Seems some processed-food marketing types apparently held a ‘short-straw’ draw to decide who would come up with the Holiday Season Marketing/Promo, Fad/Trend for 2020. And the lucky loser must have had a hangover, because all they could come up with was a ride on the Gluten-Free Express…
Within four days, two major brands I follow declared their ‘next big innovation’ would be to go Gluten Free. No, really. Couldn’t come up with anything else more creative or mass-appealing than that. So much for taking advantage of the year-end Holiday Season consumer spend-a-rama by offering something really, really nifty for their fans.
I predict that food product marketing types, having exhausted their imaginations and explored ever innovation lobes just couldn’t come up with anything else.
Kraft Mac & Cheese
KD is going Gluten Free for Christmas (and thereafter). Offering the option of Gluten-free Pasta, the ancient and venerable product will soon be set to appeal to a wider audience. How much wider? It’s estimated that only 1 percent of folks the world over suffer celiac diease – an allergy to Gluten. But that didn’t stop Senior Associate Brand Manager Emily Violett to oooh! and ahhh! in a news release that this new offering is a proud moment for the brand:
“Families love our Kraft Mac & Cheese, and we didn’t want to limit who could enjoy our iconic blue box,” she said: “With our new gluten free offering, fans with dietary restrictions or gluten intolerance can now have our deliciously cheesy Kraft Gluten Free Mac & Cheese, and that’s something to smile about!”
C’mon, Emily! It’s just Mac & Cheese! And famously low-caste M&C, at that. And the only change is that the Pasta will now be made from Brown Rice and Corn.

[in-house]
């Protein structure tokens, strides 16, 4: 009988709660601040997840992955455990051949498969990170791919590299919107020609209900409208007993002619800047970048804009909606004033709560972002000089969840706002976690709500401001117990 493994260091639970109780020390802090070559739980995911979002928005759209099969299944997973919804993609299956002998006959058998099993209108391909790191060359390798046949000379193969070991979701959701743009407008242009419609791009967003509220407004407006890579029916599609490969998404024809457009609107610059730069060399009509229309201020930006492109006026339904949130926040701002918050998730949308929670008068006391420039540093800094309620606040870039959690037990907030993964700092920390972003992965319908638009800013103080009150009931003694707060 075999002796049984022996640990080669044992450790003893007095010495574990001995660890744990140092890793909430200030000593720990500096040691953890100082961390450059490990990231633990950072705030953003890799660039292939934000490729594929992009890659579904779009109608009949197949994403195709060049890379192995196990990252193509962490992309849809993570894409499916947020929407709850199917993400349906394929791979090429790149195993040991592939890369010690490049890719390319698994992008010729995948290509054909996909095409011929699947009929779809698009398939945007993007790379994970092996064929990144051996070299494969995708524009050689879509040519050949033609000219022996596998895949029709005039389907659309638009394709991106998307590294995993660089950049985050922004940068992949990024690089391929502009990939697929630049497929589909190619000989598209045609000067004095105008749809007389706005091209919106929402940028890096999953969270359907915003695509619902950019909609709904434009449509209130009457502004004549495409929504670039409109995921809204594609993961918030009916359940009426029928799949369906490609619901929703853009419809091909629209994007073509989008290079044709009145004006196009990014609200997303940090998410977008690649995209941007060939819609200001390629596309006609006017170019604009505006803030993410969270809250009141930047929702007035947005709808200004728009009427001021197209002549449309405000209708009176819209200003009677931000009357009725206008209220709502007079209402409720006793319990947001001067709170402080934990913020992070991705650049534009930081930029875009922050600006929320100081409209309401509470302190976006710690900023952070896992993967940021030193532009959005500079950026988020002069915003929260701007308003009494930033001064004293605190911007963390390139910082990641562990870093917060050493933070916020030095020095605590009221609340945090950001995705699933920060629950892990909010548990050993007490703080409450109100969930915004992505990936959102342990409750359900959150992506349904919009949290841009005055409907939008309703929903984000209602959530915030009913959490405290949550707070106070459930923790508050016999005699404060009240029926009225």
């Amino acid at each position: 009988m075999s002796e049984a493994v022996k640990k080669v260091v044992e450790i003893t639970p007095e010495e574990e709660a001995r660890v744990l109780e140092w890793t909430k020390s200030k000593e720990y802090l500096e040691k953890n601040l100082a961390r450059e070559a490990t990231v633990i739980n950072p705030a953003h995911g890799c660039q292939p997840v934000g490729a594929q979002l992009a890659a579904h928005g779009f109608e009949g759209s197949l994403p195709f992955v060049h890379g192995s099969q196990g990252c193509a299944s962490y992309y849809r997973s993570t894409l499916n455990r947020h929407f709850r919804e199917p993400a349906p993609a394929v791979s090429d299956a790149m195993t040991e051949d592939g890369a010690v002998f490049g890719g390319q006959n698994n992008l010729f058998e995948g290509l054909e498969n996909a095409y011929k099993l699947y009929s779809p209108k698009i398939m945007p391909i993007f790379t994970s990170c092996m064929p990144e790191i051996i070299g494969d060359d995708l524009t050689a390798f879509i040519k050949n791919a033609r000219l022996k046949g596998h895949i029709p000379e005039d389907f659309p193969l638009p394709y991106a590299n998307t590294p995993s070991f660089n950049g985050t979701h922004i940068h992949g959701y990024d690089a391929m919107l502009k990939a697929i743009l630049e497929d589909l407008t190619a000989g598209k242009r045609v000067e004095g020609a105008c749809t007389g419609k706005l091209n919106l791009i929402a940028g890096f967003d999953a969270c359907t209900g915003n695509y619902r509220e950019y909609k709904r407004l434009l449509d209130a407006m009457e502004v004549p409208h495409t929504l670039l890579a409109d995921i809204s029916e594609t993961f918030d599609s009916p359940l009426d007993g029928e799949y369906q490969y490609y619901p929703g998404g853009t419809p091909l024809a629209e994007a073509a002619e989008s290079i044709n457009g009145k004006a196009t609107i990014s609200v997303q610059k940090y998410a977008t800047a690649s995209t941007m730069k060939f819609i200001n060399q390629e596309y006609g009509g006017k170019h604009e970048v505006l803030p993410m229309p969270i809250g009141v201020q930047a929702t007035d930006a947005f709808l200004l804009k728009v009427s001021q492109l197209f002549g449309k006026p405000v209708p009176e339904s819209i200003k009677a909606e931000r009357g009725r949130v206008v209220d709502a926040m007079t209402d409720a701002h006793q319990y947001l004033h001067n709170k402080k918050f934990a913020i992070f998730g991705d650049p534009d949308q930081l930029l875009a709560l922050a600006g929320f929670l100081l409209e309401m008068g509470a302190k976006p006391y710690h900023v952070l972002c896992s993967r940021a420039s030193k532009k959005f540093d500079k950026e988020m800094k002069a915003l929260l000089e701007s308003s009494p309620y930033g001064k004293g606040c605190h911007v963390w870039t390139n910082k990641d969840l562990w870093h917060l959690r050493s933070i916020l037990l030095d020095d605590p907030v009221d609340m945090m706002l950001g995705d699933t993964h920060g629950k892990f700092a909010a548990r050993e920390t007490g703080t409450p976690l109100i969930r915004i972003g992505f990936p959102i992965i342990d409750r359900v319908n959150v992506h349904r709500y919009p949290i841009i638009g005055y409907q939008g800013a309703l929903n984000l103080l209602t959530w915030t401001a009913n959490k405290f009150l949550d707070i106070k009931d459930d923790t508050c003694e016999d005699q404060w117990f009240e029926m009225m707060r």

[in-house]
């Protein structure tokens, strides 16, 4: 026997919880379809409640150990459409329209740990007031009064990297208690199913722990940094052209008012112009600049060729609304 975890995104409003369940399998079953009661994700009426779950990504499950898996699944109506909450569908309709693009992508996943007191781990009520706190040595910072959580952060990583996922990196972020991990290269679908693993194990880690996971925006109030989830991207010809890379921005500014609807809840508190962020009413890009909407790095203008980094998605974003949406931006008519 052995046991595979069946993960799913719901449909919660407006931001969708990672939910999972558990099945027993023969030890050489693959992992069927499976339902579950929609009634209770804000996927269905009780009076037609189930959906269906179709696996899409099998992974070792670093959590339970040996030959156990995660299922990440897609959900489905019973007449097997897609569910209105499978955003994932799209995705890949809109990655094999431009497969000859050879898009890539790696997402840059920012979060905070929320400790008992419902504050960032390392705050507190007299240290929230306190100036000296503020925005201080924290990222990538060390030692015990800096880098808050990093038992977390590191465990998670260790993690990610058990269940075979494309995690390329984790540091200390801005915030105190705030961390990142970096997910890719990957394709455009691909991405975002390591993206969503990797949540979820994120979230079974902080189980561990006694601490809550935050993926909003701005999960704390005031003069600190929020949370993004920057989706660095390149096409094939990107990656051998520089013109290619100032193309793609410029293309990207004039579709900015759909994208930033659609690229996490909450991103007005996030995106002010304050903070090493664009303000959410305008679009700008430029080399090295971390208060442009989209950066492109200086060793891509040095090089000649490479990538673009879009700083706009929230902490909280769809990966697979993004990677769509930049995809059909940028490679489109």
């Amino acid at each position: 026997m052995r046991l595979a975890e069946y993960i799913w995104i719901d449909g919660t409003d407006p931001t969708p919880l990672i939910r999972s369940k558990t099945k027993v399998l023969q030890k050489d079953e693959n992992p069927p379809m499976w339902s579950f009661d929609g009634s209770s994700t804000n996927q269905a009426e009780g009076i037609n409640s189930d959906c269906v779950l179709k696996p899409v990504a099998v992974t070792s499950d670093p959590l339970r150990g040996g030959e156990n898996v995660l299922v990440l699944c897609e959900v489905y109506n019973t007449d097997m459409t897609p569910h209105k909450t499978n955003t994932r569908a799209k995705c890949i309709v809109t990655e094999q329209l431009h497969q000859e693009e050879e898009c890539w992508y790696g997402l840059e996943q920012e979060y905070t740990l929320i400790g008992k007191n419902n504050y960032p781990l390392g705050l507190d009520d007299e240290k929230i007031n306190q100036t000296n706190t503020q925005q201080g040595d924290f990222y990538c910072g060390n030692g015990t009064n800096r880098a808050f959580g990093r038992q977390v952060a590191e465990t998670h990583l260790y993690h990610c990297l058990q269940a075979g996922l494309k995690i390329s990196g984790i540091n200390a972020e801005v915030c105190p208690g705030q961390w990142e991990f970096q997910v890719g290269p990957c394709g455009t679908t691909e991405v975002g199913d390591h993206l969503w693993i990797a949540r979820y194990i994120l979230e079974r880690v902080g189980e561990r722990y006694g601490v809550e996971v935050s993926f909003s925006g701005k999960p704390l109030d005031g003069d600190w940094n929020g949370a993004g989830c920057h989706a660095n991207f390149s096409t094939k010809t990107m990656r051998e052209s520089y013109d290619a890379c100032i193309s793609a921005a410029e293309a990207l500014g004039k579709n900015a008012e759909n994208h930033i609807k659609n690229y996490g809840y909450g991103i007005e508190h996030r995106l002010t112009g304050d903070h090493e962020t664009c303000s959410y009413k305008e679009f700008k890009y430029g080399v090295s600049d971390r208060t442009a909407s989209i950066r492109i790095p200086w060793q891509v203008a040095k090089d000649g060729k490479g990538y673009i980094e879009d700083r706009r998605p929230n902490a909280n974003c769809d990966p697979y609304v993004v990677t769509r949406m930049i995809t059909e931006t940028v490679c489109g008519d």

Ah, well… Even the most skillful of the pros can be expected to hit a wall eventually.
OREOs follows suit
I was initially shocked to learn that even OREOs will give us a new Gluen-free option early in the new year. The promo-stunt crazies at OREOs have lashed us over the past couple of years with an almost continuous cavalcade of new-flavours and other marketing ploys are now scraping the bottom of their barrel, too, making a big deal that their iconic Original Cream Sandwich Cookie will be available in a Gluten-free version early next year.
In a post just a few days ago, about the death of innovation and the rise of desperation in the Fast Food Industry, I remarked:
“OREOs, which must have set a record for releasing new Cream Sandwich Cookie variations by this writing, is branching out to ‘healthier alternatives’. Behold, the Gluten-Free OREO line, which is due to show up on store shelves this coming January. No mention of the price in the official Nabisco news release, but I suspect the Gluten-free OREOs will – like other Gluten-free products – cost significantly more than the ‘original’ ones.”
I’m afraid we’re at the point where the whole ‘raising the brand profile’ thing has reached its upper extremity; used up all the good ideas.
“Our profile is crashing!” say the corporate executives. “Something must be done!”
“Um…” say the marketing and promo people, bereft of any really substantive, creative ideas. Finding ‘Go Gluten Free’ in the bottom of their almost-empty Bag of Tricks they say, “Well…This is something…”
And the panicked execs say, “Okay! Then we must do it!”
There are a few options that can address the inspiration crisis. One, Get some new talent into the creative department. Two, start thinking outside the (instant Mac & Cheese) Box. Three, challenge all employees in the company to suggest new products that would be complementary to your existing hit products, or new markets that haven’t been saturated. Or…
Whatever the top dogs come up with next, it had better be truly fresh and appealing to the existing product fan base. It might be as essentially as simple as selling a box with Pasta, Cheese Powder and a pouch of spices and thickeners to complement Ground Beef (which the customer has to provide), and writing up some instructions or a new ‘Quick, Tasty Delight: Mac & Cheese Sloppy Joes!”… Get the idea?
~ Maggie J.